In the enterocytes of the jejunum and ileum of the small intestine the parasite replicates asexually to form type I and type II meronts. Type II meronts mature into male mircogametocytes and female macrogametocytes. The microgametocyte fertilizes the microgametocyte, still while inside the intestinal epithelial cell. Unsporulated oocysts are formed and escape the intracellular space into the lumen of the GI tract, where they are excreted with the stool to continue the cycle. Cyclospora unsporulated oocysts may be confused with cryptosporidium oocysts because they are both acid fast, but cryptosporidium (4-5 um) are about half the size of Cyclospora oocysts (8-10 um) . Cryptosporidium oocysts are also instantly infectious where Cyclospora oocysts are not  . Experiments to infect various animals species with Cyclospora cayetanensis were unsuccessful, suggesting the need for a specific, unknown trigger to initiate infection .
While traveling abroad in underdeveloped countries do not consume untreated water or ice and do not eat unpeeled fruits and vegetables which can be contaminated. Thoroughly heating foods and boiling water effectively neutralizes the parasite and will prevent infection. Hand hygiene is also essential.
Cyclospora are single celled coccidian protozoa. They are found throughout the world and infect many different types of animals including mammals and reptiles. Humans are the only recognized hosts for C. cayetanesis. Cyclosporiasis is classified as an emerging infectious disease. The parasite is infectious to both immunocompetent and immunocompromised hosts. In the immunocompromised, it produces a chronic disease. Infection is limited to the gastrointestinal (GI) tract and is characterized by a profuse, malodorous, and watery diarrhea with nausea, abdominal cramping, bloating, and fatigue. Symptoms can last up to 2 months. Explosive diarrhea is also possible. Similar GI symptoms are found in other parasite infections from Cryptosporidium or Isospora. The route of transmission is person to person as oocysts are released in the stool. A fresh stool sample is not communicable, they require about 1 week outside the GI tract to sporulate before they are infectious . A person with an active C. cayetanesis infection may be asymptomatic but still excrete oocysts.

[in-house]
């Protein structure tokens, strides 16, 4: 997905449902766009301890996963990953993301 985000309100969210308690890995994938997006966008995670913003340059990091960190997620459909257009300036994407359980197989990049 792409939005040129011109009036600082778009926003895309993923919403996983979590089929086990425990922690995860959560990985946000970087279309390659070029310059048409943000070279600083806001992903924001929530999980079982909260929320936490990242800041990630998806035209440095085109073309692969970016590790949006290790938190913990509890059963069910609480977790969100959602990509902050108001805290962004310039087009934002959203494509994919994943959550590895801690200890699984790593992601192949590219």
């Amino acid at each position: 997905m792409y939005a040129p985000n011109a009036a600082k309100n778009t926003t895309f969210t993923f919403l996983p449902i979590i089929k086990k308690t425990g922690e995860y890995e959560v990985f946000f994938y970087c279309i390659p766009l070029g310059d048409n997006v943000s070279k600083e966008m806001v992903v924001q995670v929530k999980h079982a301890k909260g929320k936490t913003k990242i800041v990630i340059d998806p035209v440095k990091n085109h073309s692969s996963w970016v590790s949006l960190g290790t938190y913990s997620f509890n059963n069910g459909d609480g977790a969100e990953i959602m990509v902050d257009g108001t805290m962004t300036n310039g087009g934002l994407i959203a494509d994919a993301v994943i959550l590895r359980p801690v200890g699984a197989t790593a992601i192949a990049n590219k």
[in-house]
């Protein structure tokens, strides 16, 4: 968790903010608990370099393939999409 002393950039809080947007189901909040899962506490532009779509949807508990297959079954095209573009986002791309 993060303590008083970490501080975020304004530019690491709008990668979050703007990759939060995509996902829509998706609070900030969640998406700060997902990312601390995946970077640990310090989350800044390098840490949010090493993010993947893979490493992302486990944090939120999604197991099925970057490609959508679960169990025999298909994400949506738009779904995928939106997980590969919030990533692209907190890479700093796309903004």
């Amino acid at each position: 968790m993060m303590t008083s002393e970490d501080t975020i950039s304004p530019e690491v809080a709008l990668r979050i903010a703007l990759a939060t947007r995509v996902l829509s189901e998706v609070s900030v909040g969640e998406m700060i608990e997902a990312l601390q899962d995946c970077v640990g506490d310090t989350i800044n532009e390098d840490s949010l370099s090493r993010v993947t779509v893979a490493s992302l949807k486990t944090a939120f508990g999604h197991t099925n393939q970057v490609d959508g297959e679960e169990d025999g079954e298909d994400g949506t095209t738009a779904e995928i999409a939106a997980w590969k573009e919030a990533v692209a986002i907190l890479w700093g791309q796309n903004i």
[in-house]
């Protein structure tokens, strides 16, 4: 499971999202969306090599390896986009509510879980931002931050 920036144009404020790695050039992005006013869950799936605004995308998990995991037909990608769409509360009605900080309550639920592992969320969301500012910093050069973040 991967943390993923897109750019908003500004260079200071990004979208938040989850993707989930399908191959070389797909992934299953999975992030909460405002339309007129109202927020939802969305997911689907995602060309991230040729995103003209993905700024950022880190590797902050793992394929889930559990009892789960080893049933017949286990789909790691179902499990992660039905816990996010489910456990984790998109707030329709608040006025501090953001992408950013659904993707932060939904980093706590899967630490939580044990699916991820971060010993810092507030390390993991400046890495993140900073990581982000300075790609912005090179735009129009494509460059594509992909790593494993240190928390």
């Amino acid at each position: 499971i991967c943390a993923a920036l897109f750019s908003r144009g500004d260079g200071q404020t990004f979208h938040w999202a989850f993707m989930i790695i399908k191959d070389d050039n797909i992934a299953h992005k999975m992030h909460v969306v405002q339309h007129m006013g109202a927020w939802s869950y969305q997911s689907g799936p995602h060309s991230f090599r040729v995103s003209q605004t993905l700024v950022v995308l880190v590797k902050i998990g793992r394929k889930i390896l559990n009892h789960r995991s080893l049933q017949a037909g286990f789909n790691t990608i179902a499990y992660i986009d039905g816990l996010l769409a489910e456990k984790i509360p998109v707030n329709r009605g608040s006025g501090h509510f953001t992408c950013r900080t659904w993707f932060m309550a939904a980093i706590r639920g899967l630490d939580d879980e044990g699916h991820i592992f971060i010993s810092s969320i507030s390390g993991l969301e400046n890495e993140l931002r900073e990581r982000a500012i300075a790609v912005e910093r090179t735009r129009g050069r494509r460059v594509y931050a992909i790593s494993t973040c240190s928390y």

Cyclosporiasis describes an intestinal infection caused by Cyclospora cayetanensis. It is more commonly found in the developing world, especially in children, and in travelers to these parts of the world; however, it is an emerging infectious disease in the developed world.
Transmission is caused by ingestion of water or food contaminated with fecal material that contains Cyclospora oocysts. Incubation is 1-2 weeks after ingestion of infectious oocytes.
Signs and symptoms
Cyclosporiasis is diagnosed by stool examination. Multiple stool samples may need to be analyzed to find an oocyte.
Most patients with a healthy immune systems (immunocompetent) will recover without treatment, though antibiotics will ameliorate symptoms (especially the diarrhea). Patients with a compromised immune system (HIV/AIDS, chemotherapy for cancer, anti-rejection medication after an organ transplant) may develop a chronic disease and will require antibiotic treatment and prophylaxis to prevent future disease. Treatment consists of the combination of trimethoprim and sulfamethoxazole. Ciprofloxacin and nitazoxanide are equivalent alternative treatments.